One of the moments that I will never forget on my trip to Algonquin Park last week, was when I left my companions who headed back to the motel and drove deep into the park until I got to the end of the road on the shore of Opeongo Lake. I am sure that during the summer, the spot is busy with campers and day visitors who come to enjoy the crystal clear waters, but in the middle of January, with the lake frozen and snow covered, the sense of solitude was a feeling I had not experienced before. Not to that extent.
For miles around me, there was not a single human being. I stepped out of the car hesitantly and could not paint for a while. All I could do was experience the vast wilderness and me alone in it. Can I tell you a little secret? I felt an acute sense of anxiety. I have heard and read many stories about people who have spent days and years even secluded and away from human contact. Then there is the whole idea that the worst punishment you can impose on a pack animal like man is isolation. Isolation. That’s what I was feeling. Solitude is a gentler term for it I guess, but isolation is what gave me the anxiety.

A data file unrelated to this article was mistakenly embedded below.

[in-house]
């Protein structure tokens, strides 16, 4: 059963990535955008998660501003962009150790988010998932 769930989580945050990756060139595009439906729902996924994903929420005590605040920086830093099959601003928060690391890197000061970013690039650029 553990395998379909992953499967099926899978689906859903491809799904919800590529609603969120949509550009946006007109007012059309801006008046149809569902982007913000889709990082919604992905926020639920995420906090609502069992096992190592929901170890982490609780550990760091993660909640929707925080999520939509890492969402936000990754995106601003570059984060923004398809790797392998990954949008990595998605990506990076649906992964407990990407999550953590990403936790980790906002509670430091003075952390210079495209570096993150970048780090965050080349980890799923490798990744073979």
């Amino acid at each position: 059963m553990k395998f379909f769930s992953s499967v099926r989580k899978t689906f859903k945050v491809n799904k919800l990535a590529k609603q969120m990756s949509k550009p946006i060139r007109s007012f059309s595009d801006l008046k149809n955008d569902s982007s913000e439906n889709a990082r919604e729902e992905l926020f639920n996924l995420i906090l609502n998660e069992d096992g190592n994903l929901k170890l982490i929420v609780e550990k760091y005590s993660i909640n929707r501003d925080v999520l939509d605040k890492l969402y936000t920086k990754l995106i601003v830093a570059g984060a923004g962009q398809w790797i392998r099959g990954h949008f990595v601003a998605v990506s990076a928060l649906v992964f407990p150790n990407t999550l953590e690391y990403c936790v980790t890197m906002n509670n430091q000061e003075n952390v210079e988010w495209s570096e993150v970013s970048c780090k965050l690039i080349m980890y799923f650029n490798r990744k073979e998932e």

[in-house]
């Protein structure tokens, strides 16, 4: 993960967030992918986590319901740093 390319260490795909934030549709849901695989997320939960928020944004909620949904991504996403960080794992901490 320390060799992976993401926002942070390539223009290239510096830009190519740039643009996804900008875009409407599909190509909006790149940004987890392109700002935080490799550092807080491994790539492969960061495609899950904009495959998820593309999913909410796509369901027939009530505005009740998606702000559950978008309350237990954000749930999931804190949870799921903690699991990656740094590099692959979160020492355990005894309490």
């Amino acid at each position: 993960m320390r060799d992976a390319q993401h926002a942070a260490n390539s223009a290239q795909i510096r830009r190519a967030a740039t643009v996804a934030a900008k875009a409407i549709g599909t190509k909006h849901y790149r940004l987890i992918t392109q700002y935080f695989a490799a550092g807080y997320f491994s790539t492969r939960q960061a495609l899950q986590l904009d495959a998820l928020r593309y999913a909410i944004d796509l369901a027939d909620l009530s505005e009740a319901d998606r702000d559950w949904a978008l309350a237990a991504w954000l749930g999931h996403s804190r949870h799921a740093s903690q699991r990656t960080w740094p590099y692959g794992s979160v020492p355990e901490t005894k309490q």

Thankfully I had my paints and a car that I knew (hoped?) would take me back to where other humans were. A bit later as I was painting, my thoughts went to Tom Thomson, who painted not far from the spot I was at and he also did it in winter. He was made of better metal than I am of course, but he must have felt the melancholy of isolation at these moments I think.
For all the anxiety, I am glad I was there though. You have to experience this at least once I guess. Next time – given a choice – I would prefer the company of humans. Does that diminish me in a way? I don’t know. Some are loners. I thought that I could be… I know better now.
What about you? have you ever felt isolation? solitude? were you anxious about that?